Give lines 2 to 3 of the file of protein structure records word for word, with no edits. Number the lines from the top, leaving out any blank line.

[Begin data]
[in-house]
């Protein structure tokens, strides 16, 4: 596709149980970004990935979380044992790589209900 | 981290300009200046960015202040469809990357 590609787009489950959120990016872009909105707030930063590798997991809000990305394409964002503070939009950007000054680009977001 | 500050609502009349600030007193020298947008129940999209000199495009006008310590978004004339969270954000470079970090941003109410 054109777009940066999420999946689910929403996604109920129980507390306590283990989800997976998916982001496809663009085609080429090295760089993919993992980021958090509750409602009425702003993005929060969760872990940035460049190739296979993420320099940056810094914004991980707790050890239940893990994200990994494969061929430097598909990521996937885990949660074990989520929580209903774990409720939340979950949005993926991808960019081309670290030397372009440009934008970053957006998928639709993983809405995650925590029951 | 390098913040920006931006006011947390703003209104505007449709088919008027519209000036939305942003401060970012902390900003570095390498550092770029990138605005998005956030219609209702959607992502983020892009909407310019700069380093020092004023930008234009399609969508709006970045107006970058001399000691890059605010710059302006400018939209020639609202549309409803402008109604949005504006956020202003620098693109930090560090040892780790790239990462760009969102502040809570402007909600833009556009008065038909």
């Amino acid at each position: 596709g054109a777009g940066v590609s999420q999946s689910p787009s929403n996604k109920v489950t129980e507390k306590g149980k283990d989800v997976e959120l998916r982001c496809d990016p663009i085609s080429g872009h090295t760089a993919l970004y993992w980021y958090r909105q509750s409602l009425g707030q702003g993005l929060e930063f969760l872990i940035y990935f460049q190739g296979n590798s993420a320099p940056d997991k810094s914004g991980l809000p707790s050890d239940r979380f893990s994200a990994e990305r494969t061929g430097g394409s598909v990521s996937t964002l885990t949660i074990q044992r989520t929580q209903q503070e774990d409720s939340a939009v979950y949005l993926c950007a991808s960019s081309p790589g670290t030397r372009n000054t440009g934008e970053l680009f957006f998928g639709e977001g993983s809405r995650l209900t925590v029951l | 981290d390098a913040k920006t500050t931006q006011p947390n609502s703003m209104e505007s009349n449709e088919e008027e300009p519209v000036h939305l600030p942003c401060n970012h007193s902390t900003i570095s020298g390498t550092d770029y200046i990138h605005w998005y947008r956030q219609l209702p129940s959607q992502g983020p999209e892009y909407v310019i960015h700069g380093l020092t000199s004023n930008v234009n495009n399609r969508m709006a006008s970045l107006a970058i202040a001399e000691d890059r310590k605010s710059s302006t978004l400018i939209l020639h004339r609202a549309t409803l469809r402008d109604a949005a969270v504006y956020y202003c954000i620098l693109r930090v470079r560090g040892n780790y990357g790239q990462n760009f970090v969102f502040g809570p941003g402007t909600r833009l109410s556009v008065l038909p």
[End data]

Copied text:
């Protein structure tokens, strides 16, 4: 596709149980970004990935979380044992790589209900 | 981290300009200046960015202040469809990357 590609787009489950959120990016872009909105707030930063590798997991809000990305394409964002503070939009950007000054680009977001 | 500050609502009349600030007193020298947008129940999209000199495009006008310590978004004339969270954000470079970090941003109410 054109777009940066999420999946689910929403996604109920129980507390306590283990989800997976998916982001496809663009085609080429090295760089993919993992980021958090509750409602009425702003993005929060969760872990940035460049190739296979993420320099940056810094914004991980707790050890239940893990994200990994494969061929430097598909990521996937885990949660074990989520929580209903774990409720939340979950949005993926991808960019081309670290030397372009440009934008970053957006998928639709993983809405995650925590029951 | 390098913040920006931006006011947390703003209104505007449709088919008027519209000036939305942003401060970012902390900003570095390498550092770029990138605005998005956030219609209702959607992502983020892009909407310019700069380093020092004023930008234009399609969508709006970045107006970058001399000691890059605010710059302006400018939209020639609202549309409803402008109604949005504006956020202003620098693109930090560090040892780790790239990462760009969102502040809570402007909600833009556009008065038909």
């Amino acid at each position: 596709g054109a777009g940066v590609s999420q999946s689910p787009s929403n996604k109920v489950t129980e507390k306590g149980k283990d989800v997976e959120l998916r982001c496809d990016p663009i085609s080429g872009h090295t760089a993919l970004y993992w980021y958090r909105q509750s409602l009425g707030q702003g993005l929060e930063f969760l872990i940035y990935f460049q190739g296979n590798s993420a320099p940056d997991k810094s914004g991980l809000p707790s050890d239940r979380f893990s994200a990994e990305r494969t061929g430097g394409s598909v990521s996937t964002l885990t949660i074990q044992r989520t929580q209903q503070e774990d409720s939340a939009v979950y949005l993926c950007a991808s960019s081309p790589g670290t030397r372009n000054t440009g934008e970053l680009f957006f998928g639709e977001g993983s809405r995650l209900t925590v029951l | 981290d390098a913040k920006t500050t931006q006011p947390n609502s703003m209104e505007s009349n449709e088919e008027e300009p519209v000036h939305l600030p942003c401060n970012h007193s902390t900003i570095s020298g390498t550092d770029y200046i990138h605005w998005y947008r956030q219609l209702p129940s959607q992502g983020p999209e892009y909407v310019i960015h700069g380093l020092t000199s004023n930008v234009n495009n399609r969508m709006a006008s970045l107006a970058i202040a001399e000691d890059r310590k605010s710059s302006t978004l400018i939209l020639h004339r609202a549309t409803l469809r402008d109604a949005a969270v504006y956020y202003c954000i620098l693109r930090v470079r560090g040892n780790y990357g790239q990462n760009f970090v969102f502040g809570p941003g402007t909600r833009l109410s556009v008065l038909p």